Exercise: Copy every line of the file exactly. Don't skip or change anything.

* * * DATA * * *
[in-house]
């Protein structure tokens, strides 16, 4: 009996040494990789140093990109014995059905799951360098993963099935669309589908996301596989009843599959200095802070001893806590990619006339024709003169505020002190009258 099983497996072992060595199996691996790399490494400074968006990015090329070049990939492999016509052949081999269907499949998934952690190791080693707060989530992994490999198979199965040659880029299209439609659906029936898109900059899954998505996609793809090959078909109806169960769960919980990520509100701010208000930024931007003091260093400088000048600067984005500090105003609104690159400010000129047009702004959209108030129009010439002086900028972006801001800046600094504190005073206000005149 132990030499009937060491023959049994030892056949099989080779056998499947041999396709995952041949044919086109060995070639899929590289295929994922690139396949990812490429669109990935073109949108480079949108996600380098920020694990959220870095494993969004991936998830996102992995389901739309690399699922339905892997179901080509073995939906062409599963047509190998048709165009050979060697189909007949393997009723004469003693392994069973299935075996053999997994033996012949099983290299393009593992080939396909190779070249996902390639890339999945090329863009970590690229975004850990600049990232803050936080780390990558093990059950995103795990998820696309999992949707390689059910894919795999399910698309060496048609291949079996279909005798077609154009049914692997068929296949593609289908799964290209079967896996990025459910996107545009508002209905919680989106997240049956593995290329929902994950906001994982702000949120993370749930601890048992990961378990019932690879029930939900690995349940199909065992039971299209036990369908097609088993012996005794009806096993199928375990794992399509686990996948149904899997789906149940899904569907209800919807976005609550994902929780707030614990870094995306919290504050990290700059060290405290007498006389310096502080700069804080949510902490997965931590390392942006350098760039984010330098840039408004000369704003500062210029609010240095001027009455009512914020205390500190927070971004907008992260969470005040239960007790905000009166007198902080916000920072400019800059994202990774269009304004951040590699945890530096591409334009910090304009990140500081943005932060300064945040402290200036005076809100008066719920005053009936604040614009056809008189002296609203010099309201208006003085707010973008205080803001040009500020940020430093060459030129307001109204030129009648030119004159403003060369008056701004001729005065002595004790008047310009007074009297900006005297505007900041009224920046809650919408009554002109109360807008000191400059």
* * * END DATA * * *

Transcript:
[in-house]
């Protein structure tokens, strides 16, 4: 009996040494990789140093990109014995059905799951360098993963099935669309589908996301596989009843599959200095802070001893806590990619006339024709003169505020002190009258 099983497996072992060595199996691996790399490494400074968006990015090329070049990939492999016509052949081999269907499949998934952690190791080693707060989530992994490999198979199965040659880029299209439609659906029936898109900059899954998505996609793809090959078909109806169960769960919980990520509100701010208000930024931007003091260093400088000048600067984005500090105003609104690159400010000129047009702004959209108030129009010439002086900028972006801001800046600094504190005073206000005149 132990030499009937060491023959049994030892056949099989080779056998499947041999396709995952041949044919086109060995070639899929590289295929994922690139396949990812490429669109990935073109949108480079949108996600380098920020694990959220870095494993969004991936998830996102992995389901739309690399699922339905892997179901080509073995939906062409599963047509190998048709165009050979060697189909007949393997009723004469003693392994069973299935075996053999997994033996012949099983290299393009593992080939396909190779070249996902390639890339999945090329863009970590690229975004850990600049990232803050936080780390990558093990059950995103795990998820696309999992949707390689059910894919795999399910698309060496048609291949079996279909005798077609154009049914692997068929296949593609289908799964290209079967896996990025459910996107545009508002209905919680989106997240049956593995290329929902994950906001994982702000949120993370749930601890048992990961378990019932690879029930939900690995349940199909065992039971299209036990369908097609088993012996005794009806096993199928375990794992399509686990996948149904899997789906149940899904569907209800919807976005609550994902929780707030614990870094995306919290504050990290700059060290405290007498006389310096502080700069804080949510902490997965931590390392942006350098760039984010330098840039408004000369704003500062210029609010240095001027009455009512914020205390500190927070971004907008992260969470005040239960007790905000009166007198902080916000920072400019800059994202990774269009304004951040590699945890530096591409334009910090304009990140500081943005932060300064945040402290200036005076809100008066719920005053009936604040614009056809008189002296609203010099309201208006003085707010973008205080803001040009500020940020430093060459030129307001109204030129009648030119004159403003060369008056701004001729005065002595004790008047310009007074009297900006005297505007900041009224920046809650919408009554002109109360807008000191400059």